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faq:expert

Frequently Asked Questions: Expert Mode

This is the “expert/technical” extension of the user FAQ.

Interoperability

What's the progress on Bukkit/Spigot/Paper support?

There is some experimental functionality available in Loader's 0.5.0 development branch to run Fabric Loader on top of Paper specifically, but there are many caveats pertaining to Bukkit API's deficiencies (such as hardcoding the list of blocks/items in an enum, making it very difficult to support modded blocks or items). This will probably never be officially supported and should be treated more as a curiosity/special-case scenario.

Can Fabric be made to run together with Sponge?

The best approach here would be to port SpongeCommon and a modified version of SpongeVanilla as a Fabric mod implementing the Sponge API. As Fabric is using a fork of SpongePowered Mixin at its core, this is made somewhat easier - but the mappings differences make up for this, so to say.

Why does Fabric API break OptiFine shaders?

The rendering patch Fabric API uses, Indigo, assumes (for performance and code simplicity reasons) that the vanilla vertex format is kept intact. Mods generally don't change it, however ShadersMod and similar mods are a popular exception. As such, Indigo doesn't play nicely with it as-is.

Solutions for this have been looked into, but not yet functional. In addition, some of the unofficial mod projects are trying to work on one themselves. The current workarounds will not work in the presence of content mods which actually make use of Fabric's rendering API.

Interoperability (Retro)

What versions does Fabric actually run on?

In theory, there is nothing stopping you from running Fabric's mod loader on any version of Minecraft, under any obfuscation layer, all the way down to c0.0.11a. However, Yarn mappings don't exist for most of these versions - as such, making mods is made… a tad more complicated.

Can Fabric run on older Minecraft versions with mods?

Yes! Generally, all JAR mods (such as old versions of OptiFine, or Better Than Wolves) should work fine, and allow the same degree of moddability you'd get with an unmodded version of Minecraft. However, there are some special notes:

For most pre-1.13 mod loaders, you must enable compatibility mode in Fabric Loader, by adding the JVM flag -Dfabric.loader.useCompatibilityClassLoader=true.

With regards to running Minecraft Forge:

  • 1.6 ~ 1.12.2: While Fabric used to run on top of LaunchWrapper, this functionality is currently unmaintained and in need of rework.
  • 1.3.1 ~ 1.5.2: Not currently planned.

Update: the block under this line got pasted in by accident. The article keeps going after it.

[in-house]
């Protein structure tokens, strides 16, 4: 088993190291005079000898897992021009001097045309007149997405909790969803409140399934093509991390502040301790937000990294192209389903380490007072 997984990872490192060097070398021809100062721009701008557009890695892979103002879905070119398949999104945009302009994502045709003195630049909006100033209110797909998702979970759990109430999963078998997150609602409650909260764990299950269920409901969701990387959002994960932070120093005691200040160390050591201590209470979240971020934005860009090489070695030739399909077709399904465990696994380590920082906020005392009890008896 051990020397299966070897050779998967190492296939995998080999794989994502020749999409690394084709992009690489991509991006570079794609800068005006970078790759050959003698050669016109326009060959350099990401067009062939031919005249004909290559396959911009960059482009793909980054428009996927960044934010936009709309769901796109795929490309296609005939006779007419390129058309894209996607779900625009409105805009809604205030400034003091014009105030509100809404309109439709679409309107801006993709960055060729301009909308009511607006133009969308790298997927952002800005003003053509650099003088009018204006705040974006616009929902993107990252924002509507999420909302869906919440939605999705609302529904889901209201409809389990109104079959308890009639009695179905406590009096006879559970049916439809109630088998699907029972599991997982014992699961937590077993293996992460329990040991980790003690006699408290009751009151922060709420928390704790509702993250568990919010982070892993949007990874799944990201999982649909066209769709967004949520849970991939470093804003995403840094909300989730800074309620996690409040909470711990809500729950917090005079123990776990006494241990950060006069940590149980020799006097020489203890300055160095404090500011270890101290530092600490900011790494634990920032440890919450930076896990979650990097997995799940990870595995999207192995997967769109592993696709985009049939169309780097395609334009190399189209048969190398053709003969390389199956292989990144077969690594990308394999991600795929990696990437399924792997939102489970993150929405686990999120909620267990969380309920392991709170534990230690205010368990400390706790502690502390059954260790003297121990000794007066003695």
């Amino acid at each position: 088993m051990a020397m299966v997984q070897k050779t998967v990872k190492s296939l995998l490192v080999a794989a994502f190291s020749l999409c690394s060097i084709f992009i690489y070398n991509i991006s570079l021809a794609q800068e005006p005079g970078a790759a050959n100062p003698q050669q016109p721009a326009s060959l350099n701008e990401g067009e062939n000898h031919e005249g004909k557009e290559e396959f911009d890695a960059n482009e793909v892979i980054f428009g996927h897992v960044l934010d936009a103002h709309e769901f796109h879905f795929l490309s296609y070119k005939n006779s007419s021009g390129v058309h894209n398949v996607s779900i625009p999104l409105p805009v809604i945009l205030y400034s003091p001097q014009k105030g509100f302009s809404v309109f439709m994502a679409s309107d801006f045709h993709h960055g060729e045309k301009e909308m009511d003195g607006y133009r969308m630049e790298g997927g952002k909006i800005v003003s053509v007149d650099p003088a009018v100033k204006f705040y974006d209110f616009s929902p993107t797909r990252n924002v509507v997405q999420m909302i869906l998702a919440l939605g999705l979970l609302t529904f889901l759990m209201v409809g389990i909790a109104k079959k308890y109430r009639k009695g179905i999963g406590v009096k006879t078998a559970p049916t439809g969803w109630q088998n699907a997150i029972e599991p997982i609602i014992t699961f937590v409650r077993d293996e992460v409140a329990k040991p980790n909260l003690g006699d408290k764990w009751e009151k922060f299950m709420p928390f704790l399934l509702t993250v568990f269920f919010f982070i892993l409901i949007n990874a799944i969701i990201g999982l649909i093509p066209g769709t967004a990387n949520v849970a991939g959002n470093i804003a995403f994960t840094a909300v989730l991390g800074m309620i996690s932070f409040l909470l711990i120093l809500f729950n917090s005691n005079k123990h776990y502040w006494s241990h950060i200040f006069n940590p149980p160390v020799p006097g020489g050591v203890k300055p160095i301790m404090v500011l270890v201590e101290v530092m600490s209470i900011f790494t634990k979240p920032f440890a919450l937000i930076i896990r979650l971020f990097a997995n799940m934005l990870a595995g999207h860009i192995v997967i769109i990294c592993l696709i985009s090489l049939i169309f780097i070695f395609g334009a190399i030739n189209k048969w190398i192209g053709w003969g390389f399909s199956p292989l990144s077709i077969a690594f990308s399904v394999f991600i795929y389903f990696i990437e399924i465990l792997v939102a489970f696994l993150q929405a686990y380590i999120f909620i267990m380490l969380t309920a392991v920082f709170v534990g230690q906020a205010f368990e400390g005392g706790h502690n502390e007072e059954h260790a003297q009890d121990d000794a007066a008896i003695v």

• 1.2.5 and below: Functional, just like ModLoader.

With regards to running ModLoader: No known problems.

Philosophy

Why did you create your own mappings instead of utilizing MCP or Spigot's existing mappings?

With regards to the Mod Coder Pack, MCP:

  • MCP's mappings have no clear licensing terms between the old MCP license (as preserved on the Minecraft Gamepedia) and the new MCPConfig repository. In contrast, Yarn is CC0-licensed and free to use, modify and redistribute as necessary.
    • While other projects like OptiFine and Sponge utilize MCP, redistributing MCP mappings - which is forbidden without explicit permission - is necessary to support SRG-obfuscated mods, something only done by Forge.
    • Even if we had been granted permission, it is unlikely that we would be freely able to extend this permission to other developers. This would go against Fabric's core values of development freedom and transparency.
  • MCP's mappings are not always updated to every non-“release” Minecraft version, nor are others generally allowed to do it themselves. This would forbid Fabric from updating to snapshots or other experimental releases.
    • Additionally, MCP's updating toolchain - as of the last few years - relies on proprietary Mojang information, not accessible to common users, as well as software without clear licensing terms. In contrast, Fabric's updating toolchain relies solely on free software tools (Stitch, Matcher, Tiny-Remapper, Enigma), and the artifacts of the process - just like the mappings - are publicly available.
  • MCP's mappings have an updating process we consider insufficiently open to code review, in our opinion, utilizing IRC bot submissions over a merge request system. (However, this is largely a matter of preference.)

With regards to Spigot:

  • Spigot's mappings only cover the server side and are very incomplete,
  • Spigot's mappings suffer from similar licensing issues as MCP.
faq/expert.txt · Last modified: 2019/07/20 12:12 by asie